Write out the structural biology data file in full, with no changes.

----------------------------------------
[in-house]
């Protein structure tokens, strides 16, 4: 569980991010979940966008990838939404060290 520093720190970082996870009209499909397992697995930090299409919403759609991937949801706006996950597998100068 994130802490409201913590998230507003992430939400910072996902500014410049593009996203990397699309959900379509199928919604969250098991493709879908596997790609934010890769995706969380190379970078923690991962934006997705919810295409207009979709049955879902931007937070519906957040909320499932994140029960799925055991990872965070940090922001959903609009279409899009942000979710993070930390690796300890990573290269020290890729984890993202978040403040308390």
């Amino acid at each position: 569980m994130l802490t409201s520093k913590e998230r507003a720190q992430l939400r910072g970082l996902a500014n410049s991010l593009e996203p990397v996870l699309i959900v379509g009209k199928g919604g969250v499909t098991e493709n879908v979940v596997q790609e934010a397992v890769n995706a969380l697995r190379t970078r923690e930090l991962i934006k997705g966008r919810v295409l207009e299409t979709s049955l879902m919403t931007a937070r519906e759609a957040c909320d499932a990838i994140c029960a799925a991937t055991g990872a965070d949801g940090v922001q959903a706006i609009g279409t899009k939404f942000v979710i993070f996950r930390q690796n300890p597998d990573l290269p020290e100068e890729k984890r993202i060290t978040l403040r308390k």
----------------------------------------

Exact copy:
[in-house]
């Protein structure tokens, strides 16, 4: 569980991010979940966008990838939404060290 520093720190970082996870009209499909397992697995930090299409919403759609991937949801706006996950597998100068 994130802490409201913590998230507003992430939400910072996902500014410049593009996203990397699309959900379509199928919604969250098991493709879908596997790609934010890769995706969380190379970078923690991962934006997705919810295409207009979709049955879902931007937070519906957040909320499932994140029960799925055991990872965070940090922001959903609009279409899009942000979710993070930390690796300890990573290269020290890729984890993202978040403040308390």
């Amino acid at each position: 569980m994130l802490t409201s520093k913590e998230r507003a720190q992430l939400r910072g970082l996902a500014n410049s991010l593009e996203p990397v996870l699309i959900v379509g009209k199928g919604g969250v499909t098991e493709n879908v979940v596997q790609e934010a397992v890769n995706a969380l697995r190379t970078r923690e930090l991962i934006k997705g966008r919810v295409l207009e299409t979709s049955l879902m919403t931007a937070r519906e759609a957040c909320d499932a990838i994140c029960a799925a991937t055991g990872a965070d949801g940090v922001q959903a706006i609009g279409t899009k939404f942000v979710i993070f996950r930390q690796n300890p597998d990573l290269p020290e100068e890729k984890r993202i060290t978040l403040r308390k």